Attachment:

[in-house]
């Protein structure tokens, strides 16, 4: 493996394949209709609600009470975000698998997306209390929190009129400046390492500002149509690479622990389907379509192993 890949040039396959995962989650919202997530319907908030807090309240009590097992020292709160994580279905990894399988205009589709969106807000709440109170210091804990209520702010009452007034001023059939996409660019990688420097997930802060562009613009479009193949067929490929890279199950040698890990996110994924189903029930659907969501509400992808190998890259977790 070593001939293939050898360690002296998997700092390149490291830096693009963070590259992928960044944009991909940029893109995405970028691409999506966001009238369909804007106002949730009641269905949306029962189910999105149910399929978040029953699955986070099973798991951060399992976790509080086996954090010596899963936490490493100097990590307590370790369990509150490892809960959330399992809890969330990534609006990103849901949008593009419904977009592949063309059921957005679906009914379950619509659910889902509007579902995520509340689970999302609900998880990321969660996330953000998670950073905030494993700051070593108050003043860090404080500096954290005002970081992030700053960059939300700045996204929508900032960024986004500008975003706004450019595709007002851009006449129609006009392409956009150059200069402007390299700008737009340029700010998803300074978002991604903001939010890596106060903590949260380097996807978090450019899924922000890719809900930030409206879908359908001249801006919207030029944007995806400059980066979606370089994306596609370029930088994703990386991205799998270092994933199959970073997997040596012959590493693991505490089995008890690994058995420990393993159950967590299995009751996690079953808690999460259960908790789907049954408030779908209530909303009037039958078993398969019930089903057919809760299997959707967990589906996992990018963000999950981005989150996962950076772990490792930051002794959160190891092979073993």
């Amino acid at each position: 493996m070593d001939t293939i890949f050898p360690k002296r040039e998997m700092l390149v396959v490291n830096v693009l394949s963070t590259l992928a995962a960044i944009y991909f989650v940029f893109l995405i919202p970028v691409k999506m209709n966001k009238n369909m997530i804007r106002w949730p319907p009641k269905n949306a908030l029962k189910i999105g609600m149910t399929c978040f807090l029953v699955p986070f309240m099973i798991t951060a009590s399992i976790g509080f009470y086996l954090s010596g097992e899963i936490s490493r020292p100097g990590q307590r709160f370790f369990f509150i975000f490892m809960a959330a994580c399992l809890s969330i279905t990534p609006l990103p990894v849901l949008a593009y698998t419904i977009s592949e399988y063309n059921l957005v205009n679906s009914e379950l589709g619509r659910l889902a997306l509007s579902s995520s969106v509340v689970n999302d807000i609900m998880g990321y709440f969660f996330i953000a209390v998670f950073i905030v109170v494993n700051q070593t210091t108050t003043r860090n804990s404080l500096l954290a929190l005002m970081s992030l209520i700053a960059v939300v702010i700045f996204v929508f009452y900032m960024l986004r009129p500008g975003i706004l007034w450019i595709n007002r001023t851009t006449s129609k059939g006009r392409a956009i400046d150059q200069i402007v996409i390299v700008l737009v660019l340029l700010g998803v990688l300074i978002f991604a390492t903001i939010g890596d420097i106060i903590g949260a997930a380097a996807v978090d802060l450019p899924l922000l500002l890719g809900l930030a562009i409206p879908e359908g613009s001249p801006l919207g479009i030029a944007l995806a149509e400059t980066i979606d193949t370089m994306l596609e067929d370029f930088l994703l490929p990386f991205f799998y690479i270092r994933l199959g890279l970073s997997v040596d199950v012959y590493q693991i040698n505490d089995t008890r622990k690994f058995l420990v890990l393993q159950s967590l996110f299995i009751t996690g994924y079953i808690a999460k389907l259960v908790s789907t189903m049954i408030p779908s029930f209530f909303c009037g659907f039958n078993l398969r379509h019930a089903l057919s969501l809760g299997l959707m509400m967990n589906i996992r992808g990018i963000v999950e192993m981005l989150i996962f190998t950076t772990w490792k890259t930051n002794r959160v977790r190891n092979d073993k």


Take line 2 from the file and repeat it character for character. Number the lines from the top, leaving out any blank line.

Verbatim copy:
């Protein structure tokens, strides 16, 4: 493996394949209709609600009470975000698998997306209390929190009129400046390492500002149509690479622990389907379509192993 890949040039396959995962989650919202997530319907908030807090309240009590097992020292709160994580279905990894399988205009589709969106807000709440109170210091804990209520702010009452007034001023059939996409660019990688420097997930802060562009613009479009193949067929490929890279199950040698890990996110994924189903029930659907969501509400992808190998890259977790 070593001939293939050898360690002296998997700092390149490291830096693009963070590259992928960044944009991909940029893109995405970028691409999506966001009238369909804007106002949730009641269905949306029962189910999105149910399929978040029953699955986070099973798991951060399992976790509080086996954090010596899963936490490493100097990590307590370790369990509150490892809960959330399992809890969330990534609006990103849901949008593009419904977009592949063309059921957005679906009914379950619509659910889902509007579902995520509340689970999302609900998880990321969660996330953000998670950073905030494993700051070593108050003043860090404080500096954290005002970081992030700053960059939300700045996204929508900032960024986004500008975003706004450019595709007002851009006449129609006009392409956009150059200069402007390299700008737009340029700010998803300074978002991604903001939010890596106060903590949260380097996807978090450019899924922000890719809900930030409206879908359908001249801006919207030029944007995806400059980066979606370089994306596609370029930088994703990386991205799998270092994933199959970073997997040596012959590493693991505490089995008890690994058995420990393993159950967590299995009751996690079953808690999460259960908790789907049954408030779908209530909303009037039958078993398969019930089903057919809760299997959707967990589906996992990018963000999950981005989150996962950076772990490792930051002794959160190891092979073993």